Woody Allen's latest, Magic In The Moonlight, is not quite magical

Heavyweight stars Colin Firth and Emma Stone fail to save Magic In The Moonlight.
Heavyweight stars Colin Firth and Emma Stone fail to save Magic In The Moonlight. PHOTO: SHAW

Review - Comedy romance - MAGIC IN THE MOONLIGHT (PG)

98 minutes/Opens tomorrow/***

The story: In late 1920s Europe, stage magician Stanley (Colin Firth) is asked by his friend Howard (Simon McBurney) to expose a clairvoyant named Sophie (Emma Stone) as a fraud. She has everyone under her spell at a mansion of the Catledge family in the south of France, including the very smitten son, Brice (Hamish Linklater). As she passes test after test under Stanley's watchful eyes, he begins to wonder if she might be the real thing.

Despite a star-studded cast that includes Firth (A Single Man, 2009), Stone (The Amazing Spider-Man, 2012) and Eileen Atkins (Gosford Park, 2001) as a wise aunt, Magic In The Moonlight is not quite magical.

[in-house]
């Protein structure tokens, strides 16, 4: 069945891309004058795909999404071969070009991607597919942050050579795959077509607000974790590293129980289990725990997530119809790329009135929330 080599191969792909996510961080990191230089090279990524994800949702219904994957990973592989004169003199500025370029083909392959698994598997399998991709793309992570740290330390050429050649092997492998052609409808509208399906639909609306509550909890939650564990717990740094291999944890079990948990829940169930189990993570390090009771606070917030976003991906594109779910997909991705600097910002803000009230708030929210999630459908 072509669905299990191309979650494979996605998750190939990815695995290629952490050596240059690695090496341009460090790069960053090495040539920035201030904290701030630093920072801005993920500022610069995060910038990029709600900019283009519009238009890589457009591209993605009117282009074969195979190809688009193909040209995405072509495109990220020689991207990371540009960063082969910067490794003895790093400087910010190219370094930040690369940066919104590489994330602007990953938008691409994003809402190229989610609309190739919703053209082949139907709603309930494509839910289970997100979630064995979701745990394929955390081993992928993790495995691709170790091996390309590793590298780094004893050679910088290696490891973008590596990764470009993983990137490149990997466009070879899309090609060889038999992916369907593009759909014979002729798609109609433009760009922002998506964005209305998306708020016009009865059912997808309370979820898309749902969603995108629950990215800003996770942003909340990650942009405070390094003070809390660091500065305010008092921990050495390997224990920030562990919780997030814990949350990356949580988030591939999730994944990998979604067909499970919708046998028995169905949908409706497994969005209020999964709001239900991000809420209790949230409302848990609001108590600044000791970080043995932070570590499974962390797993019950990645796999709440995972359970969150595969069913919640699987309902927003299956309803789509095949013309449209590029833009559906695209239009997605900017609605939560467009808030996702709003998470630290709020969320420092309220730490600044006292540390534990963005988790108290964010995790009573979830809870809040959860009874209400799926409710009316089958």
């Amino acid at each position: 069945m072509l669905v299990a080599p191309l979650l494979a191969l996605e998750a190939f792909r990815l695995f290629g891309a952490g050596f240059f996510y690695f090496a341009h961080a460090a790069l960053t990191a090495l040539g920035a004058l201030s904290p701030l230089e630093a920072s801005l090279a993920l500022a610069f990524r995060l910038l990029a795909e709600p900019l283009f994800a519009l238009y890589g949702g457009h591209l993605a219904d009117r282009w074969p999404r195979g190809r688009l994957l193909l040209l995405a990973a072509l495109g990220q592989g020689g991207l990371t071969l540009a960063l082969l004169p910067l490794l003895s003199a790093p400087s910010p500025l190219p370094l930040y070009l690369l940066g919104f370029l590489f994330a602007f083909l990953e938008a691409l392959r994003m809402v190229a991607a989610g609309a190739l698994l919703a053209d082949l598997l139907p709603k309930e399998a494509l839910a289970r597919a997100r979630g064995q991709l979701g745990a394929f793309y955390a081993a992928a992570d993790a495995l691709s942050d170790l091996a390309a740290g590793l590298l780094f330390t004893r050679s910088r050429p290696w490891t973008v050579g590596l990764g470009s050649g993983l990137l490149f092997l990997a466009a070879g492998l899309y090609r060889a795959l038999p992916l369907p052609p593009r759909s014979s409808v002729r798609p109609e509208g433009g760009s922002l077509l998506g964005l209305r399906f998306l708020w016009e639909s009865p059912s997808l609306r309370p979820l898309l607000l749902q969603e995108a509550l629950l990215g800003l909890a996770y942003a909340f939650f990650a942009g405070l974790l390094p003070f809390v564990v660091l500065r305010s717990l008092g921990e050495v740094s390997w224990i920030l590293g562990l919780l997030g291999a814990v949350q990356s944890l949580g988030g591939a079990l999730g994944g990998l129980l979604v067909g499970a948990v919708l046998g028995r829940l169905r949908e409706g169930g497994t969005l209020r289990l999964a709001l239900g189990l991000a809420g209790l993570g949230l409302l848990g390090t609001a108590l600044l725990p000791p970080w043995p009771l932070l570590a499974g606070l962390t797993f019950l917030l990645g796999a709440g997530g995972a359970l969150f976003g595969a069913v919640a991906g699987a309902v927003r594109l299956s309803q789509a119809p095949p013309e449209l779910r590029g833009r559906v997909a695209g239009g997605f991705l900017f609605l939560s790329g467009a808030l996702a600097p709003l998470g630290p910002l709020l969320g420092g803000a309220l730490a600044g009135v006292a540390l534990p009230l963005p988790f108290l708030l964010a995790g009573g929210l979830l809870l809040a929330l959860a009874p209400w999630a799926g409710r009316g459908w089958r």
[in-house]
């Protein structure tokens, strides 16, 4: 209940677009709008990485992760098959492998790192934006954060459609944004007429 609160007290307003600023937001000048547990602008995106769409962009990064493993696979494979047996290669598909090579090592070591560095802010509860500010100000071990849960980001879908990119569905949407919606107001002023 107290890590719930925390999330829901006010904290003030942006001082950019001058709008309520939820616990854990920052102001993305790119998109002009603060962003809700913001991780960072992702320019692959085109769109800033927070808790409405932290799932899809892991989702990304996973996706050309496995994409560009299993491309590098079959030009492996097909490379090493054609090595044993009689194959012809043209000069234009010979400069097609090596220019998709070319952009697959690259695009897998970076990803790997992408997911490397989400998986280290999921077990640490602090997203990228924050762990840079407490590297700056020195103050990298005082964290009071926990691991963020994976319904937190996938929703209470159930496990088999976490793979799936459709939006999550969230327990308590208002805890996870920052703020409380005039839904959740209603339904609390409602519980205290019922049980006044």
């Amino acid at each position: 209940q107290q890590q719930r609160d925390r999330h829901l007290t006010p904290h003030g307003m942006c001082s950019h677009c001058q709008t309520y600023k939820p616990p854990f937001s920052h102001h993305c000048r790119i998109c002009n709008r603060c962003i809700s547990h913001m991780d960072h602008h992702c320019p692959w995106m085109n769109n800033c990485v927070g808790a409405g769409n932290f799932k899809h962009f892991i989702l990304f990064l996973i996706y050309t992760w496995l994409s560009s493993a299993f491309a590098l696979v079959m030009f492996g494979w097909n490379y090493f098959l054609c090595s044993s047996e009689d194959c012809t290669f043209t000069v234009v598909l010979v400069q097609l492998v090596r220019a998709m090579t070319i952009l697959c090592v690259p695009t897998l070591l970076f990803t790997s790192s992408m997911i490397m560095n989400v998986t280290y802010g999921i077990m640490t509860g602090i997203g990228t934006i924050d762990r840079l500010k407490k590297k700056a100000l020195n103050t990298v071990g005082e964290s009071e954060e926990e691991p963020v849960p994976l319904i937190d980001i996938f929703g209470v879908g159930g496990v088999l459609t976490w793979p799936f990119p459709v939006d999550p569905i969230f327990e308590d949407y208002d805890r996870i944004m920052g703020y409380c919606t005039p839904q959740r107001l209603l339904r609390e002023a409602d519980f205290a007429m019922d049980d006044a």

For a while, the film coasts along on Firth's considerable charm and Woody Allen's biting dialogue.

Stanley might be a successful magician, but he is by no means a pleasant person. He has a tart disposition and an acid tongue and is described as having "all the charm of a typhus epidemic".

The fun is in watching someone so full of himself wavering when he comes face to face with spirit medium Sophie Baker.

Is she a charlatan or truly "a visionary and a vision"? The sight of a blustery Stanley in deep denial over his growing attraction to her is also entertaining.

As the sunny Sophie, the likable Stone gets to showcase her star quality as well and is a good foil for Firth.

Writer-director Allen keeps you guessing as to Sophie's true nature. She seems open and friendly and does not shy away from contact from the man trying to call her bluff. Like Stanley, you might soon find yourself fervently wishing that magic exists.

Sadly, unlike the prolific film-maker - who continues to work at a pace that would put most of his fellow film-makers to shame, averaging one film a year, when he is well into his 70s - the movie runs out of steam towards the end.

Once the plot takes a definitive turn, there is not much else for Allen to do other than tie up loose ends and wrap things up neatly.

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